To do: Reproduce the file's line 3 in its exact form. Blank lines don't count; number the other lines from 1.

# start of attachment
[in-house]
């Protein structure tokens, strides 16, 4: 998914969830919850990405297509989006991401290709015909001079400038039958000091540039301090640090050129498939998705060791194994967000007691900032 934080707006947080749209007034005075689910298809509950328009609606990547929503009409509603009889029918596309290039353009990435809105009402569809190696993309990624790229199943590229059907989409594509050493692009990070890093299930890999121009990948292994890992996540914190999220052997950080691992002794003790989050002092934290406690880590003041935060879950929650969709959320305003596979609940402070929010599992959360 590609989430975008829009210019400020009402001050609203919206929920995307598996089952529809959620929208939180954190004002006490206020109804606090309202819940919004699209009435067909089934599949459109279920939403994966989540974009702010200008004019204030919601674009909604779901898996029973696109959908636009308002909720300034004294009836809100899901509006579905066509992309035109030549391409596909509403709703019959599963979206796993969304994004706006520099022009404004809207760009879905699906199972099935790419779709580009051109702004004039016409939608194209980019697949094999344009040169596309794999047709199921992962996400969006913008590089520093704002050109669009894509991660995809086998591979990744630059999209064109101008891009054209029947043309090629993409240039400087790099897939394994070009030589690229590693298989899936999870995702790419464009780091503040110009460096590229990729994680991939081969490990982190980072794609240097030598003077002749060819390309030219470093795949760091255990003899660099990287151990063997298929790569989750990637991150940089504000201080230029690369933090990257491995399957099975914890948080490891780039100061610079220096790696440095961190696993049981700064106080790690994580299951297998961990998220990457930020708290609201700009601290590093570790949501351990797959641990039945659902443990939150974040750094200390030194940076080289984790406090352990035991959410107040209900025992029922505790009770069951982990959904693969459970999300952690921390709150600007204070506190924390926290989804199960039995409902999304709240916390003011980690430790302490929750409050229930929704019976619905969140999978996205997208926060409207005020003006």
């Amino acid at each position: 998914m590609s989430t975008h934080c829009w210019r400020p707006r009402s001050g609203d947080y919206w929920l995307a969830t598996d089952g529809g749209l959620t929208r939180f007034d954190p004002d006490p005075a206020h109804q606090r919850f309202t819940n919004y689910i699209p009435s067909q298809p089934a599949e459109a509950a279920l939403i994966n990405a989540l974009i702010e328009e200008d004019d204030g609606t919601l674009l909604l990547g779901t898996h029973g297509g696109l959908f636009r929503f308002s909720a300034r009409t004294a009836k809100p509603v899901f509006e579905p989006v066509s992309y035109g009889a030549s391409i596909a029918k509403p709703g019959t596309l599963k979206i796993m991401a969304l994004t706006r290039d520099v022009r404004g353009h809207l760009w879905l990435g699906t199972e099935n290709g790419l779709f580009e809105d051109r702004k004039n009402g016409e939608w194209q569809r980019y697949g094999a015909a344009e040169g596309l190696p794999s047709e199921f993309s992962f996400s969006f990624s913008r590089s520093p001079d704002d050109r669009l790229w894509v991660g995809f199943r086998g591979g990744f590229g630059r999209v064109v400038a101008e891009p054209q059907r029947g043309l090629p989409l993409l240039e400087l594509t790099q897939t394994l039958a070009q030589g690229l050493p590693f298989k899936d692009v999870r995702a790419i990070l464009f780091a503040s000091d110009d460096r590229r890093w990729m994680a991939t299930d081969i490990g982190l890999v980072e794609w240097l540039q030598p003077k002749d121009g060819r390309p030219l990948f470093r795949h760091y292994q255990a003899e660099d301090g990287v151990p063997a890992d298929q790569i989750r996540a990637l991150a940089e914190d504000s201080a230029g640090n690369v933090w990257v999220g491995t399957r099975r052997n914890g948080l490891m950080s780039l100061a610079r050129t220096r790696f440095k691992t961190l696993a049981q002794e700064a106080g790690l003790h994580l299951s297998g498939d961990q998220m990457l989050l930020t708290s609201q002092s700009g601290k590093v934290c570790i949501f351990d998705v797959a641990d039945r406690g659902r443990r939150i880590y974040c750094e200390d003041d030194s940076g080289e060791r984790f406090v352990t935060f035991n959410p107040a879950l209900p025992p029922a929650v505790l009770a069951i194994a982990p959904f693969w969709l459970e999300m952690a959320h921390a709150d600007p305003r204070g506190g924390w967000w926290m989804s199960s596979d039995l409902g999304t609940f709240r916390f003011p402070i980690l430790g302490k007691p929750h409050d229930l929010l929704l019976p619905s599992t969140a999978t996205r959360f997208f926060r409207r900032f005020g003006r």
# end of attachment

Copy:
């Amino acid at each position: 998914m590609s989430t975008h934080c829009w210019r400020p707006r009402s001050g609203d947080y919206w929920l995307a969830t598996d089952g529809g749209l959620t929208r939180f007034d954190p004002d006490p005075a206020h109804q606090r919850f309202t819940n919004y689910i699209p009435s067909q298809p089934a599949e459109a509950a279920l939403i994966n990405a989540l974009i702010e328009e200008d004019d204030g609606t919601l674009l909604l990547g779901t898996h029973g297509g696109l959908f636009r929503f308002s909720a300034r009409t004294a009836k809100p509603v899901f509006e579905p989006v066509s992309y035109g009889a030549s391409i596909a029918k509403p709703g019959t596309l599963k979206i796993m991401a969304l994004t706006r290039d520099v022009r404004g353009h809207l760009w879905l990435g699906t199972e099935n290709g790419l779709f580009e809105d051109r702004k004039n009402g016409e939608w194209q569809r980019y697949g094999a015909a344009e040169g596309l190696p794999s047709e199921f993309s992962f996400s969006f990624s913008r590089s520093p001079d704002d050109r669009l790229w894509v991660g995809f199943r086998g591979g990744f590229g630059r999209v064109v400038a101008e891009p054209q059907r029947g043309l090629p989409l993409l240039e400087l594509t790099q897939t394994l039958a070009q030589g690229l050493p590693f298989k899936d692009v999870r995702a790419i990070l464009f780091a503040s000091d110009d460096r590229r890093w990729m994680a991939t299930d081969i490990g982190l890999v980072e794609w240097l540039q030598p003077k002749d121009g060819r390309p030219l990948f470093r795949h760091y292994q255990a003899e660099d301090g990287v151990p063997a890992d298929q790569i989750r996540a990637l991150a940089e914190d504000s201080a230029g640090n690369v933090w990257v999220g491995t399957r099975r052997n914890g948080l490891m950080s780039l100061a610079r050129t220096r790696f440095k691992t961190l696993a049981q002794e700064a106080g790690l003790h994580l299951s297998g498939d961990q998220m990457l989050l930020t708290s609201q002092s700009g601290k590093v934290c570790i949501f351990d998705v797959a641990d039945r406690g659902r443990r939150i880590y974040c750094e200390d003041d030194s940076g080289e060791r984790f406090v352990t935060f035991n959410p107040a879950l209900p025992p029922a929650v505790l009770a069951i194994a982990p959904f693969w969709l459970e999300m952690a959320h921390a709150d600007p305003r204070g506190g924390w967000w926290m989804s199960s596979d039995l409902g999304t609940f709240r916390f003011p402070i980690l430790g302490k007691p929750h409050d229930l929010l929704l019976p619905s599992t969140a999978t996205r959360f997208f926060r409207r900032f005020g003006r």